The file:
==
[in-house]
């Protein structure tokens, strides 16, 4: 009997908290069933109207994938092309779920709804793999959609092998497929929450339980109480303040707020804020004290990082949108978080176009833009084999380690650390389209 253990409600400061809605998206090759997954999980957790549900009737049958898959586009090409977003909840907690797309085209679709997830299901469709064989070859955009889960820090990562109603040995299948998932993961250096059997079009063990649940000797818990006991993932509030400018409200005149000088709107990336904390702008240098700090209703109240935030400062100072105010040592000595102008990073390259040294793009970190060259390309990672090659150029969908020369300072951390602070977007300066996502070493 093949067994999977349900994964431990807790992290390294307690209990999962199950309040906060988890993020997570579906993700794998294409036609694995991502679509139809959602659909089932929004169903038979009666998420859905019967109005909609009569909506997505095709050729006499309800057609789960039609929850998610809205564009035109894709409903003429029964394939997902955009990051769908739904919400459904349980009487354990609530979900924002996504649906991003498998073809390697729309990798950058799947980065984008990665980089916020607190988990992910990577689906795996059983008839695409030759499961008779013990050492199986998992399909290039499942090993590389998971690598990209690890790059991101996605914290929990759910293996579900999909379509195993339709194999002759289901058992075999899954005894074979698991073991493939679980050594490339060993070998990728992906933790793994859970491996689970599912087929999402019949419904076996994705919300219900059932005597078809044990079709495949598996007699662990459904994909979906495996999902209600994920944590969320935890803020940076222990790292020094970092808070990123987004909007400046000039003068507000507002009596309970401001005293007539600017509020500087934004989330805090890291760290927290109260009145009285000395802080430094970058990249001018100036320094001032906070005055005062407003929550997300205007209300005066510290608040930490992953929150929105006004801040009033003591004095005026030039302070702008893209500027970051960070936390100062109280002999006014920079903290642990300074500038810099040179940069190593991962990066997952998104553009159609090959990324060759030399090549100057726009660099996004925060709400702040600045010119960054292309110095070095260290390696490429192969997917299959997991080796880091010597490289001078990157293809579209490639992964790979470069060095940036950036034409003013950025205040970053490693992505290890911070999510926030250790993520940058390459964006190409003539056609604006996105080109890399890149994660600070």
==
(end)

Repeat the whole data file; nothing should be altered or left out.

[in-house]
């Protein structure tokens, strides 16, 4: 009997908290069933109207994938092309779920709804793999959609092998497929929450339980109480303040707020804020004290990082949108978080176009833009084999380690650390389209 253990409600400061809605998206090759997954999980957790549900009737049958898959586009090409977003909840907690797309085209679709997830299901469709064989070859955009889960820090990562109603040995299948998932993961250096059997079009063990649940000797818990006991993932509030400018409200005149000088709107990336904390702008240098700090209703109240935030400062100072105010040592000595102008990073390259040294793009970190060259390309990672090659150029969908020369300072951390602070977007300066996502070493 093949067994999977349900994964431990807790992290390294307690209990999962199950309040906060988890993020997570579906993700794998294409036609694995991502679509139809959602659909089932929004169903038979009666998420859905019967109005909609009569909506997505095709050729006499309800057609789960039609929850998610809205564009035109894709409903003429029964394939997902955009990051769908739904919400459904349980009487354990609530979900924002996504649906991003498998073809390697729309990798950058799947980065984008990665980089916020607190988990992910990577689906795996059983008839695409030759499961008779013990050492199986998992399909290039499942090993590389998971690598990209690890790059991101996605914290929990759910293996579900999909379509195993339709194999002759289901058992075999899954005894074979698991073991493939679980050594490339060993070998990728992906933790793994859970491996689970599912087929999402019949419904076996994705919300219900059932005597078809044990079709495949598996007699662990459904994909979906495996999902209600994920944590969320935890803020940076222990790292020094970092808070990123987004909007400046000039003068507000507002009596309970401001005293007539600017509020500087934004989330805090890291760290927290109260009145009285000395802080430094970058990249001018100036320094001032906070005055005062407003929550997300205007209300005066510290608040930490992953929150929105006004801040009033003591004095005026030039302070702008893209500027970051960070936390100062109280002999006014920079903290642990300074500038810099040179940069190593991962990066997952998104553009159609090959990324060759030399090549100057726009660099996004925060709400702040600045010119960054292309110095070095260290390696490429192969997917299959997991080796880091010597490289001078990157293809579209490639992964790979470069060095940036950036034409003013950025205040970053490693992505290890911070999510926030250790993520940058390459964006190409003539056609604006996105080109890399890149994660600070």